Milton Keynes University Hospital has been praised by a blood cancer patient who is taking part in its NHS drug trial which has helped him keep clear of infections.
Marc Auckland, 62, is participating in the FLAIR study – run by the University of Leeds – into whether ibrutinib has fewer side effects than current chemotherapy drugs which can result in infections and breathing difficulties.
Mr Auckland was in 2016 diagnosed with chronic lymphocytic leukaemia (CLL), which causes the bone marrow to make too many white blood cells which are not fully developed and do not work properly. This leads to an increased risk of infections, persistent tiredness, swollen glands in the neck, armpits or groin and unusual bleeding or bruising. Treatment cannot usually cure the disease, but it can slow its progression and lead to periods of no symptoms.
Participants in the study with previously untreated CLL are randomly allocated fludarabine, cyclophosphamide and rituximab (FCR) or ibrutinib with rituximab, to compare the two. Ibrutinib works by blocking Bruton’s tyrosine kinase, a protein that keeps cancerous cells alive, whereas FCR kills these cells.
Mr Auckland, who has been taking ibrutinib since he joined the study in October 2018, said: “I still get tired, I still get infections, but not as many as before. In myself, physically and more importantly, mentally, I feel much better.
“The real deciding factor for treatment is a bone marrow biopsy. A year ago it was at 95 per cent infiltration of the cancer in the bone marrow and in October they couldn’t find any trace of the disease. My specialist said from my blood test results there was still some there, but I had made a remarkable improvement.”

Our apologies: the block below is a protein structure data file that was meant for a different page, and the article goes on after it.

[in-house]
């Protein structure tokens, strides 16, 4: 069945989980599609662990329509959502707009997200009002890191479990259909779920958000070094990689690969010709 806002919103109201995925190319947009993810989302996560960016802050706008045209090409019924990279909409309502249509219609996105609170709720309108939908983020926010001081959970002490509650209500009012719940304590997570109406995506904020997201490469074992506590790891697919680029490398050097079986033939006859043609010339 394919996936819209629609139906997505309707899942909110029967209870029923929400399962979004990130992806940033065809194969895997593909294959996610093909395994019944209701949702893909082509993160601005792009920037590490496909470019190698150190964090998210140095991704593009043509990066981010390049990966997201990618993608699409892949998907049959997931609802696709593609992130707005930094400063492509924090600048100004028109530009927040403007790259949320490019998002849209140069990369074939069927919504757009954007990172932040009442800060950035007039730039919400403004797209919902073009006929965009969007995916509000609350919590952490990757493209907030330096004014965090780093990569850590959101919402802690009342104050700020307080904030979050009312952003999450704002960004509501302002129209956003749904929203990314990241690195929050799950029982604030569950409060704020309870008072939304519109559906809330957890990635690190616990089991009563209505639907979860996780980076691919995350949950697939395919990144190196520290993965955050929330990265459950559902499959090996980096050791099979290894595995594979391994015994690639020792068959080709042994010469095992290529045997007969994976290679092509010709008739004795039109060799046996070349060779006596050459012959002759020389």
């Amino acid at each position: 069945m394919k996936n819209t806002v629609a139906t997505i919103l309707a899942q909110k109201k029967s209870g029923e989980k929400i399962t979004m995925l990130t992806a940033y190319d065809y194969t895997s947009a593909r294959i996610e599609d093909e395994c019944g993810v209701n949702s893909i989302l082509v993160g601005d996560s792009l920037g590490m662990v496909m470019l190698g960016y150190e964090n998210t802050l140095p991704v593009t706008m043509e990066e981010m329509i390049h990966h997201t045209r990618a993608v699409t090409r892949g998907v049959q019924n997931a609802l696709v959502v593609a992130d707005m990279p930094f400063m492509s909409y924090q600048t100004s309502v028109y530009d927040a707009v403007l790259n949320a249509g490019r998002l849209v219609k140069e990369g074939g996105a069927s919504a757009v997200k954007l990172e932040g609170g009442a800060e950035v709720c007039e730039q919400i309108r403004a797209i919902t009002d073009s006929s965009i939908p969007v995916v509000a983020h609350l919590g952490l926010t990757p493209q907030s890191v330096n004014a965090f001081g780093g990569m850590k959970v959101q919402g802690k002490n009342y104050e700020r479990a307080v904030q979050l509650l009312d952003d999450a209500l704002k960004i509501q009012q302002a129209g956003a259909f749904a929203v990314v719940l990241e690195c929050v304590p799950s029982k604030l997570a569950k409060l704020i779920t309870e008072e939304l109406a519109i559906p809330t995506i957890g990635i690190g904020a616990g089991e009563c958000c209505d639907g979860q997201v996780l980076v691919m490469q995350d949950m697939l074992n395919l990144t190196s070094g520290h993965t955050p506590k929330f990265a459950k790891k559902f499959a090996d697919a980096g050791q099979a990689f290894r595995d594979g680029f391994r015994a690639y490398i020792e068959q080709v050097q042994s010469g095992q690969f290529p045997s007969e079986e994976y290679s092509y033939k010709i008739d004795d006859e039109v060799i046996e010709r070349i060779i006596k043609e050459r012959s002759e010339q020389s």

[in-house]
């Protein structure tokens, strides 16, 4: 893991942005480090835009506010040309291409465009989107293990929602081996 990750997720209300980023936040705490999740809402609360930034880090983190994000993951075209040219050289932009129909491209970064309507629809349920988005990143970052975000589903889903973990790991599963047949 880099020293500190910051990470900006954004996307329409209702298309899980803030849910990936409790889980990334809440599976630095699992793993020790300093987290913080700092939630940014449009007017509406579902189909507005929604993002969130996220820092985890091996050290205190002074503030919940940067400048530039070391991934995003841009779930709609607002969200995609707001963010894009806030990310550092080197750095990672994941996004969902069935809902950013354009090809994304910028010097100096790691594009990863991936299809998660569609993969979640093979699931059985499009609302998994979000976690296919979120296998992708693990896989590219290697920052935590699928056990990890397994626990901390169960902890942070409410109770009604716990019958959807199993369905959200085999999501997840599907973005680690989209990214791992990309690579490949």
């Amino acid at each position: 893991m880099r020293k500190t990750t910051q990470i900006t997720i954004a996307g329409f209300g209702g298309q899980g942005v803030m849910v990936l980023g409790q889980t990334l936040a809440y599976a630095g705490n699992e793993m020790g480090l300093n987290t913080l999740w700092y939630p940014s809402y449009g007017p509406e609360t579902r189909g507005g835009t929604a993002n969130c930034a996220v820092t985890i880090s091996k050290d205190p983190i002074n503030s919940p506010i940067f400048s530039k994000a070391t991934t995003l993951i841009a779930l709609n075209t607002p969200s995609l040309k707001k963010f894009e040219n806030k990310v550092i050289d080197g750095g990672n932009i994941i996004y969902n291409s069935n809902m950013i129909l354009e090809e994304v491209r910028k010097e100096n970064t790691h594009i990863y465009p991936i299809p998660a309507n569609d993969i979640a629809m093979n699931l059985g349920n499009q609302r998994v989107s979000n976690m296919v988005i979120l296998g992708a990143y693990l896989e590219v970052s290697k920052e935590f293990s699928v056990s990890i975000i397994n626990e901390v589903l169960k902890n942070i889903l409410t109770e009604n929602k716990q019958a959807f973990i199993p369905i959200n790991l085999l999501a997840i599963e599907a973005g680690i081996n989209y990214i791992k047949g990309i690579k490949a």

About 70 per cent of people will survive for more than five years after diagnosis.
Mr Auckland said: “I’ve been given a semi-green light that my cancer is under control so I’ve got more confident to go further without picking up a strange infection. I would tell others to consider research very carefully. For me, it was the right route to go, especially as the normal treatment they would have given me is permanently damaging to the immune system and I understand would have only bought short-term improvement.
“I would tell others to consider research very carefully. For me, it was the right route to go, especially as the normal treatment they would have given me is permanently damaging to the immune system and I understand would have only bought short-term improvement.”
The FLAIR trial is funded by Cancer Research UK with support from the National Institute for Health Research (NIHR).
Consultant Haematologist Dr Moez Dungarwalla, the study’s lead investigator at MKUH, said: “Ibrutinib has a lower risk of infections and side effects, which could potentially lead to significant improvements in quality of life for patients with CLL.
“Taking part in drug trials can also have great benefits for patients as it gives them access to new treatments prior to their availability on the NHS.”